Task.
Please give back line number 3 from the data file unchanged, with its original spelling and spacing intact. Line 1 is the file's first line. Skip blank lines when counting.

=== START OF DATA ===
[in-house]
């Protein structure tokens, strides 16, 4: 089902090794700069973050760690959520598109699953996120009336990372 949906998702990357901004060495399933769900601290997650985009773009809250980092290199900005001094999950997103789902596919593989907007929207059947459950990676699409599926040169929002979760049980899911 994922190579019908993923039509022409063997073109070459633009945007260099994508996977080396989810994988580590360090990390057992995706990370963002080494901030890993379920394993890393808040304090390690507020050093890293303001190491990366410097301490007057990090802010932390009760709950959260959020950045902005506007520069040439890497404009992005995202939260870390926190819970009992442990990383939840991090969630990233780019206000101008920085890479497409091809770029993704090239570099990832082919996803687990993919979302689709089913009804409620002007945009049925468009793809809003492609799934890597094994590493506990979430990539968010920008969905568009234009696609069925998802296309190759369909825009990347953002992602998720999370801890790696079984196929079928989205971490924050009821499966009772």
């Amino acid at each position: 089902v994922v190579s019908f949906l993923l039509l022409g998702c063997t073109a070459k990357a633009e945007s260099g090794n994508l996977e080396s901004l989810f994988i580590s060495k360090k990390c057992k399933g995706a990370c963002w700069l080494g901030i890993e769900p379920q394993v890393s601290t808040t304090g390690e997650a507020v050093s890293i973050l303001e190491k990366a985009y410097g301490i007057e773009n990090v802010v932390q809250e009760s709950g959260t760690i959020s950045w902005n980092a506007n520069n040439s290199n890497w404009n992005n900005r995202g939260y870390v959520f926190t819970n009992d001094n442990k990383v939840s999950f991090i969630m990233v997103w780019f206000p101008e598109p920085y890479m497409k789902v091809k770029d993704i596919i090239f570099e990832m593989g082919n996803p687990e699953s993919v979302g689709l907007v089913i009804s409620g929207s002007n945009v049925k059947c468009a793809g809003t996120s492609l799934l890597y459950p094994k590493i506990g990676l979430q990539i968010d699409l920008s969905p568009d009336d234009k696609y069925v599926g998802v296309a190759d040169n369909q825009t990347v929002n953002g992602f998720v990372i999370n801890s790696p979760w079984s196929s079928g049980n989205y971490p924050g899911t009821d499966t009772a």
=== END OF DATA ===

């Amino acid at each position: 089902v994922v190579s019908f949906l993923l039509l022409g998702c063997t073109a070459k990357a633009e945007s260099g090794n994508l996977e080396s901004l989810f994988i580590s060495k360090k990390c057992k399933g995706a990370c963002w700069l080494g901030i890993e769900p379920q394993v890393s601290t808040t304090g390690e997650a507020v050093s890293i973050l303001e190491k990366a985009y410097g301490i007057e773009n990090v802010v932390q809250e009760s709950g959260t760690i959020s950045w902005n980092a506007n520069n040439s290199n890497w404009n992005n900005r995202g939260y870390v959520f926190t819970n009992d001094n442990k990383v939840s999950f991090i969630m990233v997103w780019f206000p101008e598109p920085y890479m497409k789902v091809k770029d993704i596919i090239f570099e990832m593989g082919n996803p687990e699953s993919v979302g689709l907007v089913i009804s409620g929207s002007n945009v049925k059947c468009a793809g809003t996120s492609l799934l890597y459950p094994k590493i506990g990676l979430q990539i968010d699409l920008s969905p568009d009336d234009k696609y069925v599926g998802v296309a190759d040169n369909q825009t990347v929002n953002g992602f998720v990372i999370n801890s790696p979760w079984s196929s079928g049980n989205y971490p924050g899911t009821d499966t009772a």